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a Dyttie to Hey Downe. Copted from an old MS. in the Cotton library (Vesp. A. 25),
entitled “Divers things of Hen. viij's time.”
Who sekes to tame the blustering winde,
Or causse the floods bend to his wyll,
To'change' things frame by cunning skyll:
Who strives to breake the sturdye steele,
Or goeth about to staye the sunne;
Which never can by force be done:
Who thinks to stryve against the streame,
And for to sayle without a maste;
His travell ys forelorne and waste;
So he lykewise,
A golden gyft with him to beare;
Ver. 4, causse. MS.
God grant eche man one to amend;
God send us all a happy place;
That we may have our princes grace:
Glasgerion. An ingenious friend thinks that the following old ditty (which is printed from the Editor's folio MS.) may possibly have given birth to the Tragedy of The Orphan, in which Polidore intercepts Monimia's intended favours to Castalio.
See what is said concerning the hero of this song (who is celebrated by Chaucer under the name of Glaskyrion), in the Essay prefixed to vol. i., note (1), part iv. (2.)
GLASGERION was a kings owne sonne,
And a harper he was goode:
Where cuppe and caudle stoode.
And soe did hee in the queens chambere,
Till ladies waxed 'glad.'
And these wordes thus shee sayd.
Strike on, strike on, Glasgérion,
Of thy striking doe not blinne:
But it glads my hart withinne.
Ver. 6, wood. MS.
Faire might he fall, ladye, quoth hee,
Who taught you nowe to speake!
My minde I neere durst breake.
When all men are att rest:
Thou shalt bee a welcome guest.
Home then came Glasgèrion,
A glad man, lord ! was hee.
Come hither unto mee.
Hath granted mee my boone:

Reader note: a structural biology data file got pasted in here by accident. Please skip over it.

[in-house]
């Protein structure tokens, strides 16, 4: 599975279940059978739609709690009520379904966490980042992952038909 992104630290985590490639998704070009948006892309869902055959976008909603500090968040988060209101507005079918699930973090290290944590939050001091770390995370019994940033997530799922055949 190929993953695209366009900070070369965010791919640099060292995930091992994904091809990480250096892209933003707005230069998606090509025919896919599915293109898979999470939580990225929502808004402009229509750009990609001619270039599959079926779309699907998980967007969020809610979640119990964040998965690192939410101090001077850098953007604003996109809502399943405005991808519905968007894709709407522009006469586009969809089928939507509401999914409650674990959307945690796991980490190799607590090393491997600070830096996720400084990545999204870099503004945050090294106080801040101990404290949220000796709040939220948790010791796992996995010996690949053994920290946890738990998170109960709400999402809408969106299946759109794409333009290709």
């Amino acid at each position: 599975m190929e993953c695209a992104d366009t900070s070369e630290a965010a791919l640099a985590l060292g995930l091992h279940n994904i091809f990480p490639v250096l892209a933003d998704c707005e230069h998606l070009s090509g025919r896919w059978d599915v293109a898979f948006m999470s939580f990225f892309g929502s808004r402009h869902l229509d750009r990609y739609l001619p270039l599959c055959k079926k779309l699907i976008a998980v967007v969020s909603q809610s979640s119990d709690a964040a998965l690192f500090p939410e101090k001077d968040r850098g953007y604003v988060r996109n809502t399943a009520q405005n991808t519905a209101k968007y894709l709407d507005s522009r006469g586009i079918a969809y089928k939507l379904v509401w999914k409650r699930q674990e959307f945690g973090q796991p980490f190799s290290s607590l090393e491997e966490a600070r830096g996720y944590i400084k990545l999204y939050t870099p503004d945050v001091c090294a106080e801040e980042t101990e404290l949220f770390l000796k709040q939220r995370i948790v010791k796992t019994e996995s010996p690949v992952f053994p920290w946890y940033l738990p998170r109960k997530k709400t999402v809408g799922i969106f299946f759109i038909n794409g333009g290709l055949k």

Beffore the cocke have crowen.
O master, master, then quoth hee,
Lay your head downe on this stone: For I will waken you, master deere,
Afore it be time to gone.
But up then rose that lither ladd,
And hose and shoone did on: A coller he cast upon his necke,
Hee seemed a gentleman.
And when he came to the ladyes chambere,
He thrild upon a pinn1.
And rose and lett him inn.
V. 16, harte. MS.
1 This is elsewhere expressed 'twirled the pin,' or 'tirled at the pin,' (see b. ii. 8. vi. v. 3,) and seems to refer to the turning round the button on the outside of a door, by which the latch rises, still used in cottages.
He did not take the lady gaye
To boulster nor to bed:
A single word he sed.'
Nor when he came, nor yode:
He was of some churls bloud.
But home then came that lither ladd,
And did off his hose and shoone; And cast the coller from off his necke:
He was but a churlès sonne.
Awake, awake, my deere master,
The cock hath well-nigh crowen.
I hold it time to be gone.
Well bridled I have your steede:
For thereof ye have need.
And did on hose and shoone;
For he was a kinge his sonne.
He thrilled upon the pinne:
And rose and let him inn.
Your bracelet or your glove?
To know more of my love?
Glasgèrion swore a full great othe,
By oake, and ashe, and thorne; Ladye, I was never in your chambère,
Sith the time that I was borne.
O then it was your lither foot-page,
He hath beguiled mee.
That hanged by her knee:
Within my bodye spring:
The daughter of a kinge.
good lord, was hee. Sayes, come thou hither, Jacke my boy,
Come hither unto mee.
If I had killed a man to night,
Jacke, I would tell it thee:
Jacke, thou hast killed three.
And dryed it on his sleeve,
Who did his ladye grieve.
The pummil untill a stone:
These three lives were all gone.